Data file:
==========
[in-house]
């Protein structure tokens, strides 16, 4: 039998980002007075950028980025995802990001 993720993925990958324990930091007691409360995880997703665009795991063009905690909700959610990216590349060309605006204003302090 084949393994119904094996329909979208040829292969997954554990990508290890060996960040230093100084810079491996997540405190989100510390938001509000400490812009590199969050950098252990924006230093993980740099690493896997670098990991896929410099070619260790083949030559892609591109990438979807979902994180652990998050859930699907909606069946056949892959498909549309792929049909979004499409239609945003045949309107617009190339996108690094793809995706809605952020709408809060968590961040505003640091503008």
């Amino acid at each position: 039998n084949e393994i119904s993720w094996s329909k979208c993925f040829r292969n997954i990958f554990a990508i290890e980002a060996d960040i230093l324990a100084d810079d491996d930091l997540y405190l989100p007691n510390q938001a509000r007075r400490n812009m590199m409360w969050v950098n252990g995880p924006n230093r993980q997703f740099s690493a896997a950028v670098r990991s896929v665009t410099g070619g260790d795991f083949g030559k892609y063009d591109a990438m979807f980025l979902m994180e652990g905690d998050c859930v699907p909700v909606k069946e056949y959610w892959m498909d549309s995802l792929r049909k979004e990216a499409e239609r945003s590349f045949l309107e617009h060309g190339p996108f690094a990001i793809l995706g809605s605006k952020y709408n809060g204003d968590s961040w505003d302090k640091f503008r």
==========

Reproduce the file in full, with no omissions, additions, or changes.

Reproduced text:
[in-house]
């Protein structure tokens, strides 16, 4: 039998980002007075950028980025995802990001 993720993925990958324990930091007691409360995880997703665009795991063009905690909700959610990216590349060309605006204003302090 084949393994119904094996329909979208040829292969997954554990990508290890060996960040230093100084810079491996997540405190989100510390938001509000400490812009590199969050950098252990924006230093993980740099690493896997670098990991896929410099070619260790083949030559892609591109990438979807979902994180652990998050859930699907909606069946056949892959498909549309792929049909979004499409239609945003045949309107617009190339996108690094793809995706809605952020709408809060968590961040505003640091503008």
């Amino acid at each position: 039998n084949e393994i119904s993720w094996s329909k979208c993925f040829r292969n997954i990958f554990a990508i290890e980002a060996d960040i230093l324990a100084d810079d491996d930091l997540y405190l989100p007691n510390q938001a509000r007075r400490n812009m590199m409360w969050v950098n252990g995880p924006n230093r993980q997703f740099s690493a896997a950028v670098r990991s896929v665009t410099g070619g260790d795991f083949g030559k892609y063009d591109a990438m979807f980025l979902m994180e652990g905690d998050c859930v699907p909700v909606k069946e056949y959610w892959m498909d549309s995802l792929r049909k979004e990216a499409e239609r945003s590349f045949l309107e617009h060309g190339p996108f690094a990001i793809l995706g809605s605006k952020y709408n809060g204003d968590s961040w505003d302090k640091f503008r």